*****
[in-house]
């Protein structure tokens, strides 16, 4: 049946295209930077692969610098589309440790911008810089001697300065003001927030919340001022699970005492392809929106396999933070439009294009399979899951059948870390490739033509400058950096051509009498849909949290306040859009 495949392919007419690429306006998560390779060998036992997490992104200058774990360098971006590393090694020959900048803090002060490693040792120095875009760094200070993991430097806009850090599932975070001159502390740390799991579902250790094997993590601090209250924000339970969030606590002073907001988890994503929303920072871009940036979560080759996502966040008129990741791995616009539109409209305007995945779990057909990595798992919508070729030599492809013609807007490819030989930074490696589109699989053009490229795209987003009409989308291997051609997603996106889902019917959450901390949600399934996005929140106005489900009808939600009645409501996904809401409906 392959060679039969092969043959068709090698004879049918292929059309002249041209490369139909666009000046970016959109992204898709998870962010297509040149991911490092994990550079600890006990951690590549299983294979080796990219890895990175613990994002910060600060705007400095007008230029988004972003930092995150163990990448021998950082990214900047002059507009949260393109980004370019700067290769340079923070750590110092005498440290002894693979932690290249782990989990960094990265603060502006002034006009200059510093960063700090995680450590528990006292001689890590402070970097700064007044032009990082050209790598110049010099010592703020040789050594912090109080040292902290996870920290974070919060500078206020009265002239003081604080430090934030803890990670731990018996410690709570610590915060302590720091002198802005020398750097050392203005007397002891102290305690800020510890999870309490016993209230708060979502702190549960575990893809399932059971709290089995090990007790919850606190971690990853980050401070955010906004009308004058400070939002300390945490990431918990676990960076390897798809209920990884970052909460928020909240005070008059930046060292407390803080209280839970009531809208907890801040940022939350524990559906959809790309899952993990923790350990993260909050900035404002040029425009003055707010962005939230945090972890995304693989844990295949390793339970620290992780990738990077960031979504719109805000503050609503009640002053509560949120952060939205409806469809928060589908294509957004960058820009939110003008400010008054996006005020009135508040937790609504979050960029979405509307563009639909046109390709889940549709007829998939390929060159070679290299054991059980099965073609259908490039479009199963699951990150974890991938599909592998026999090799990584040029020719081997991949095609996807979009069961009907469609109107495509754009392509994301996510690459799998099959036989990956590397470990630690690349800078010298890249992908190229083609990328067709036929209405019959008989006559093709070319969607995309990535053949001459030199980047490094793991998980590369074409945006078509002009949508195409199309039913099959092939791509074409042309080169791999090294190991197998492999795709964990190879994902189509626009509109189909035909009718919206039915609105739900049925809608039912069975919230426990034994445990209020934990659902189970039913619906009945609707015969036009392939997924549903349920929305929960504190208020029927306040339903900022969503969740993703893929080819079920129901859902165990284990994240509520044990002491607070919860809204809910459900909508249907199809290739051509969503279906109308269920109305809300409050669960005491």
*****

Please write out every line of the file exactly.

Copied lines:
[in-house]
């Protein structure tokens, strides 16, 4: 049946295209930077692969610098589309440790911008810089001697300065003001927030919340001022699970005492392809929106396999933070439009294009399979899951059948870390490739033509400058950096051509009498849909949290306040859009 495949392919007419690429306006998560390779060998036992997490992104200058774990360098971006590393090694020959900048803090002060490693040792120095875009760094200070993991430097806009850090599932975070001159502390740390799991579902250790094997993590601090209250924000339970969030606590002073907001988890994503929303920072871009940036979560080759996502966040008129990741791995616009539109409209305007995945779990057909990595798992919508070729030599492809013609807007490819030989930074490696589109699989053009490229795209987003009409989308291997051609997603996106889902019917959450901390949600399934996005929140106005489900009808939600009645409501996904809401409906 392959060679039969092969043959068709090698004879049918292929059309002249041209490369139909666009000046970016959109992204898709998870962010297509040149991911490092994990550079600890006990951690590549299983294979080796990219890895990175613990994002910060600060705007400095007008230029988004972003930092995150163990990448021998950082990214900047002059507009949260393109980004370019700067290769340079923070750590110092005498440290002894693979932690290249782990989990960094990265603060502006002034006009200059510093960063700090995680450590528990006292001689890590402070970097700064007044032009990082050209790598110049010099010592703020040789050594912090109080040292902290996870920290974070919060500078206020009265002239003081604080430090934030803890990670731990018996410690709570610590915060302590720091002198802005020398750097050392203005007397002891102290305690800020510890999870309490016993209230708060979502702190549960575990893809399932059971709290089995090990007790919850606190971690990853980050401070955010906004009308004058400070939002300390945490990431918990676990960076390897798809209920990884970052909460928020909240005070008059930046060292407390803080209280839970009531809208907890801040940022939350524990559906959809790309899952993990923790350990993260909050900035404002040029425009003055707010962005939230945090972890995304693989844990295949390793339970620290992780990738990077960031979504719109805000503050609503009640002053509560949120952060939205409806469809928060589908294509957004960058820009939110003008400010008054996006005020009135508040937790609504979050960029979405509307563009639909046109390709889940549709007829998939390929060159070679290299054991059980099965073609259908490039479009199963699951990150974890991938599909592998026999090799990584040029020719081997991949095609996807979009069961009907469609109107495509754009392509994301996510690459799998099959036989990956590397470990630690690349800078010298890249992908190229083609990328067709036929209405019959008989006559093709070319969607995309990535053949001459030199980047490094793991998980590369074409945006078509002009949508195409199309039913099959092939791509074409042309080169791999090294190991197998492999795709964990190879994902189509626009509109189909035909009718919206039915609105739900049925809608039912069975919230426990034994445990209020934990659902189970039913619906009945609707015969036009392939997924549903349920929305929960504190208020029927306040339903900022969503969740993703893929080819079920129901859902165990284990994240509520044990002491607070919860809204809910459900909508249907199809290739051509969503279906109308269920109305809300409050669960005491």